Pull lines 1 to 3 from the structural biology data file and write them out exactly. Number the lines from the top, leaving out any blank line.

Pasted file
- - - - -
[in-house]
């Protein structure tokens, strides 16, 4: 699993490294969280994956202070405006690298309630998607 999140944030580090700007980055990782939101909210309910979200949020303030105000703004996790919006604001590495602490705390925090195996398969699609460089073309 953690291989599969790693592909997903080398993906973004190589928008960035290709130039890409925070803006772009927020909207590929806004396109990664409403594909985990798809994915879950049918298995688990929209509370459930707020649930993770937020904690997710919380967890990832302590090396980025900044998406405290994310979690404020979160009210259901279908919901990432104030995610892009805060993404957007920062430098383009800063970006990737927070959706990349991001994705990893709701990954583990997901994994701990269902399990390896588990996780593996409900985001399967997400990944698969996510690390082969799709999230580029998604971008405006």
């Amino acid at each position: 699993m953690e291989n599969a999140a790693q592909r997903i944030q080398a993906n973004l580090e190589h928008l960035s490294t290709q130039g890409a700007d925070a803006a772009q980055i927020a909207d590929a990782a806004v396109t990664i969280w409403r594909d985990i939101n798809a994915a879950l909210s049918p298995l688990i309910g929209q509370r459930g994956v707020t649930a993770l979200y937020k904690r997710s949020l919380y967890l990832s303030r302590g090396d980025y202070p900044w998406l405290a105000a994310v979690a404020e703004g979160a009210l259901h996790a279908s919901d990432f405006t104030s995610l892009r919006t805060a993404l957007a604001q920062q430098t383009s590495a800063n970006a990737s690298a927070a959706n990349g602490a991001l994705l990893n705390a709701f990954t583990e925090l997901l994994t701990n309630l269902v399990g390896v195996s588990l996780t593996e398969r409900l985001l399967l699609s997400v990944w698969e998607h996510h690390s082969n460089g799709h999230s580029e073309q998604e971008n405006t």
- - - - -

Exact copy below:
[in-house]
């Protein structure tokens, strides 16, 4: 699993490294969280994956202070405006690298309630998607 999140944030580090700007980055990782939101909210309910979200949020303030105000703004996790919006604001590495602490705390925090195996398969699609460089073309 953690291989599969790693592909997903080398993906973004190589928008960035290709130039890409925070803006772009927020909207590929806004396109990664409403594909985990798809994915879950049918298995688990929209509370459930707020649930993770937020904690997710919380967890990832302590090396980025900044998406405290994310979690404020979160009210259901279908919901990432104030995610892009805060993404957007920062430098383009800063970006990737927070959706990349991001994705990893709701990954583990997901994994701990269902399990390896588990996780593996409900985001399967997400990944698969996510690390082969799709999230580029998604971008405006």
């Amino acid at each position: 699993m953690e291989n599969a999140a790693q592909r997903i944030q080398a993906n973004l580090e190589h928008l960035s490294t290709q130039g890409a700007d925070a803006a772009q980055i927020a909207d590929a990782a806004v396109t990664i969280w409403r594909d985990i939101n798809a994915a879950l909210s049918p298995l688990i309910g929209q509370r459930g994956v707020t649930a993770l979200y937020k904690r997710s949020l919380y967890l990832s303030r302590g090396d980025y202070p900044w998406l405290a105000a994310v979690a404020e703004g979160a009210l259901h996790a279908s919901d990432f405006t104030s995610l892009r919006t805060a993404l957007a604001q920062q430098t383009s590495a800063n970006a990737s690298a927070a959706n990349g602490a991001l994705l990893n705390a709701f990954t583990e925090l997901l994994t701990n309630l269902v399990g390896v195996s588990l996780t593996e398969r409900l985001l399967l699609s997400v990944w698969e998607h996510h690390s082969n460089g799709h999230s580029e073309q998604e971008n405006t």